However, Trump’s verbal attacks have forced members to pursue long-demanded reforms within the organisation. Historically, reform has been difficult – every one of the WTO’s 164 members must agree to any changes to the rules. Nevertheless, with Trump’s rhetoric buttressing sustained criticisms of the organisation from the developing world, many developed nations have sought to form a ‘united front’ to confront members that have manipulated trade rules (namely China). The US, Japan and the EU have been collaborating to push the WTO to address industrial subsidies, the forced transfer of intellectual property, and the conduct of state-owned enterprises in trade, all of which are key criticisms that the US has directed against China. Reforms have also sought to address a provision by which nations are able to self-select their member status; since joining the WTO, China has self-classified as a ‘developing’ country, giving it fewer responsibilities than developed nations.
THE FUTURE OF FREE TRADE
The WTO’s Appellate Body must have a minimum of three judges for the system to function, and Washington’s refusal to support any additional appointment to the Court means that it will function at that minimum until December 2019 when the terms of two judges will expire. If Trump continues to block the appointment of judges after this date, the WTO will lose its main dispute resolution and enforcement mechanism. The reduced number of judges and the increased number of cases has already increased the workload of the Body, further slowing decisions and risking breakdown if any judge is unable to hear a dispute.
However, Trump’s veto has spurred efforts from major WTO members to reform the Body as well. The EU has proposed increasing the number of judges on the Appellate Court from seven to nine and increasing their independence by providing more resources and appointing them for longer, non-renewable terms. Sixty-six WTO members – including all major users of the dispute mechanism – have already petitioned the US to stop blocking appointments. The US has countered by saying the reforms could make the Body less accountable. However, with increasing pressure from economic partners and the threat of emerging countries such as China and Russia jeopardising its traditional leadership role in the WTO, Washington may be forced to reconsider – whether it will do so unconditionally under pressure or conditionally by forcing more stringent anti-China measures to be taken up by WTO members remains unknown.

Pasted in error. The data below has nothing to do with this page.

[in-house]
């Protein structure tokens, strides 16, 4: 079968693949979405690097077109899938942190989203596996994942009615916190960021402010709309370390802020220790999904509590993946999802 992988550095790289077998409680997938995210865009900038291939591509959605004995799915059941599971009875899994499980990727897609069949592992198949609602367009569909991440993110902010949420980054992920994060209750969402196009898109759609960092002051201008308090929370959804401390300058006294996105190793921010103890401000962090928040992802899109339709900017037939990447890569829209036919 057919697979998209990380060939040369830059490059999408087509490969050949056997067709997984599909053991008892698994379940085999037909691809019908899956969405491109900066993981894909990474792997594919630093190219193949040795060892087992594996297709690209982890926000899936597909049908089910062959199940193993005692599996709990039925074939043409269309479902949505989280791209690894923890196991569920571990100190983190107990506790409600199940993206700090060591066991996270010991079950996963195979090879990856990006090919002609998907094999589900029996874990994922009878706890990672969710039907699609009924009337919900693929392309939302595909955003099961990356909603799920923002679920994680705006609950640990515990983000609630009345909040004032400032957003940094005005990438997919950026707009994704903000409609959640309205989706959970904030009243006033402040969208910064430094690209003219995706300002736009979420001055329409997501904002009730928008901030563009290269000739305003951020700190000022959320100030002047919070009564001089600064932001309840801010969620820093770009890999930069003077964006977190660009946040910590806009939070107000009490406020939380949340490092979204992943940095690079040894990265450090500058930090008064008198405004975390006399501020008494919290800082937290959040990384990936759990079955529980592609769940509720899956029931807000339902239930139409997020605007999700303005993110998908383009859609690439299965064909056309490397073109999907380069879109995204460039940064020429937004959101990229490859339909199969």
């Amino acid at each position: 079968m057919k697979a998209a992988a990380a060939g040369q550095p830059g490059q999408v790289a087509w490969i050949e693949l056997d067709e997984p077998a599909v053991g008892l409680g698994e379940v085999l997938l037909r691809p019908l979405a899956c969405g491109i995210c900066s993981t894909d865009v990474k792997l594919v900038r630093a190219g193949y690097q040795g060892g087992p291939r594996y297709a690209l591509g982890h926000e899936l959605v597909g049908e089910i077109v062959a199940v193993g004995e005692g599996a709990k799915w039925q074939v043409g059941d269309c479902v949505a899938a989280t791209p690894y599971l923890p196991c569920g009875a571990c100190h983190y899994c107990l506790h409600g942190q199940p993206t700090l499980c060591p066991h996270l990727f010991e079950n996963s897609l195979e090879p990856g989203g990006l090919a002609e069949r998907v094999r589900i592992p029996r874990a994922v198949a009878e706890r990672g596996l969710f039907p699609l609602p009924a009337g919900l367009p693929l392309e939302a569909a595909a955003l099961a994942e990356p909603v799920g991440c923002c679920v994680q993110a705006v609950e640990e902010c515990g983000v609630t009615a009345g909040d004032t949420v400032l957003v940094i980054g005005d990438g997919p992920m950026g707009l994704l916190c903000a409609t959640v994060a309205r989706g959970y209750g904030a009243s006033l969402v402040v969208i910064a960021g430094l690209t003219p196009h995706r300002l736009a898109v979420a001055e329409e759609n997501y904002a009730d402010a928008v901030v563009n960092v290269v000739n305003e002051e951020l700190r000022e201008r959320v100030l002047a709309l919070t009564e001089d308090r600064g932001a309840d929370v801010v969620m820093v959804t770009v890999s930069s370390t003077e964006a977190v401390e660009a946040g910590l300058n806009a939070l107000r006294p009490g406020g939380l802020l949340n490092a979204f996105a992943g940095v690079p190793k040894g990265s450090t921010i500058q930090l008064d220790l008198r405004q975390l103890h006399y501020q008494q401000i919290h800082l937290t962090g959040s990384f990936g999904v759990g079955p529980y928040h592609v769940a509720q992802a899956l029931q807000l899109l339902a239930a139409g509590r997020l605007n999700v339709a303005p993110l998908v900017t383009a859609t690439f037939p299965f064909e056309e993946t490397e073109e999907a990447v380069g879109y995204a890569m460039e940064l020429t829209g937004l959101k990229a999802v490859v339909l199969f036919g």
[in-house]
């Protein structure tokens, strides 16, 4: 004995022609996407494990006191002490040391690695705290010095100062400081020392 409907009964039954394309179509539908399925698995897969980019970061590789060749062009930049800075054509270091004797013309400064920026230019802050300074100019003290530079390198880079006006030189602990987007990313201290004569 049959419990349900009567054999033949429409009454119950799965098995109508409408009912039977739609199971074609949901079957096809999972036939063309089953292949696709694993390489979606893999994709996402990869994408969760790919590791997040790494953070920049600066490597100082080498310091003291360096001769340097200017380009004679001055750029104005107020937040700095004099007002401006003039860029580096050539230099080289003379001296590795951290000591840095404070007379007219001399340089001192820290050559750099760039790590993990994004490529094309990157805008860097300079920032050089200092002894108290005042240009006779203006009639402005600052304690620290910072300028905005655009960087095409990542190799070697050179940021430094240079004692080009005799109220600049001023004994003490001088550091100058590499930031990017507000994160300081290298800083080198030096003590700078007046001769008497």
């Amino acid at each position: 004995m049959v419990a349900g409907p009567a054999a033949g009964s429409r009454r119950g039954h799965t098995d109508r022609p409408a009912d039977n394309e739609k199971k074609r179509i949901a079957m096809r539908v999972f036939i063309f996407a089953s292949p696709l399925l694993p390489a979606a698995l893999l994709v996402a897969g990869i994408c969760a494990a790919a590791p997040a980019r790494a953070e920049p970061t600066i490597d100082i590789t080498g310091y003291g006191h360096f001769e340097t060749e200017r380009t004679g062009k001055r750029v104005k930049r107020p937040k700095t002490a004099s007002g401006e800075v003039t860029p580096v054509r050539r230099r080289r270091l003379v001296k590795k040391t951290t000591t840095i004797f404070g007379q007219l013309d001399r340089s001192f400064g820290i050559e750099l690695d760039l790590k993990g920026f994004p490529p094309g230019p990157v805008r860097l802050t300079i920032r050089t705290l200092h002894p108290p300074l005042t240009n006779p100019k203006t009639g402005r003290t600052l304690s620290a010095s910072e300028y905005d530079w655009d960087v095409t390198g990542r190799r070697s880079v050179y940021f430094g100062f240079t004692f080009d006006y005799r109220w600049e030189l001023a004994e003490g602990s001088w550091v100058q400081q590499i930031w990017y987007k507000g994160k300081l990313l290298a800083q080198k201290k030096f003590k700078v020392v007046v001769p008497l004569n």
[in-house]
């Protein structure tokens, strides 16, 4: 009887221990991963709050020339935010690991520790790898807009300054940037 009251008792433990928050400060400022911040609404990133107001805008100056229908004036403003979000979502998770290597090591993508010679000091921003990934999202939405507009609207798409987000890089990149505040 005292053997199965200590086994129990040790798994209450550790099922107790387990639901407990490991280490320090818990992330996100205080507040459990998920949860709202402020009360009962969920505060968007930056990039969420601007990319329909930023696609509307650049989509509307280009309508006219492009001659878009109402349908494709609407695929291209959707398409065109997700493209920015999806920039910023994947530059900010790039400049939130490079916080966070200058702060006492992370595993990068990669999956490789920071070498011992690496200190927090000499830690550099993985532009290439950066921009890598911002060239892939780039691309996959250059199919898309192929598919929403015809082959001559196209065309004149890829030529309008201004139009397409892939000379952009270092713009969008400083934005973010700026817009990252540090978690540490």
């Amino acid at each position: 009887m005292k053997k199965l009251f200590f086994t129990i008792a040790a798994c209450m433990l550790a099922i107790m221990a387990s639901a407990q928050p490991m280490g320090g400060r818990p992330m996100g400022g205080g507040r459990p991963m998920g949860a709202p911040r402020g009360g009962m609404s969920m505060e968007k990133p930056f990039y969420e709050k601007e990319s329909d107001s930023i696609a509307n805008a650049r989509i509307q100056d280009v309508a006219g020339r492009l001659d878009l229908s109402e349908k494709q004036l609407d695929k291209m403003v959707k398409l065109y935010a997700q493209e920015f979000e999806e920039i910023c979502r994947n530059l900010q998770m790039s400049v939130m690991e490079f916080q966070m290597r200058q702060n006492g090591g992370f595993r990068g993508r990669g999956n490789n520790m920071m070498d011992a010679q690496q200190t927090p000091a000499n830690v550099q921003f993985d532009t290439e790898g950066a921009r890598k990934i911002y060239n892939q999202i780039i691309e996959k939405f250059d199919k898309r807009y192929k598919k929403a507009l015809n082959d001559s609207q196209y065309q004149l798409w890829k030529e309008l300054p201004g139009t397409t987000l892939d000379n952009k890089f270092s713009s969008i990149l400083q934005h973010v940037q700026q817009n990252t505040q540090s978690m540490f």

With US criticism of and possible withdrawal from the WTO, there is also a strong possibility that other developed nations could abandon the rules-based global trade order and increase protectionist measures themselves. The election of populist leaders in major world economies, particularly in the EU and Brazil, has heralded the rise of anti-globalisation sentiment and distrust of international organisations, including the WTO. The failure of previous attempts at WTO reform have also compounded frustration with the organisation, especially by developing countries who have long criticised uneven trade conditions and the WTO’s dominance by developed nations. Notably, a US departure from the WTO would leave it vulnerable to tariffs and remove a recourse to settle trade disputes, which would undermine the competitiveness of the US economy and severely impact both imports and exports.
The Ottawa meeting is the most significant step in years towards multilateral efforts to reform the WTO. However, without both more ambitious efforts to repair the imbalances and shortcomings of the organisation and broader US support for reforms, the WTO risks becoming less effective and, if the US departs the organisation, increasingly irrelevant in world trade.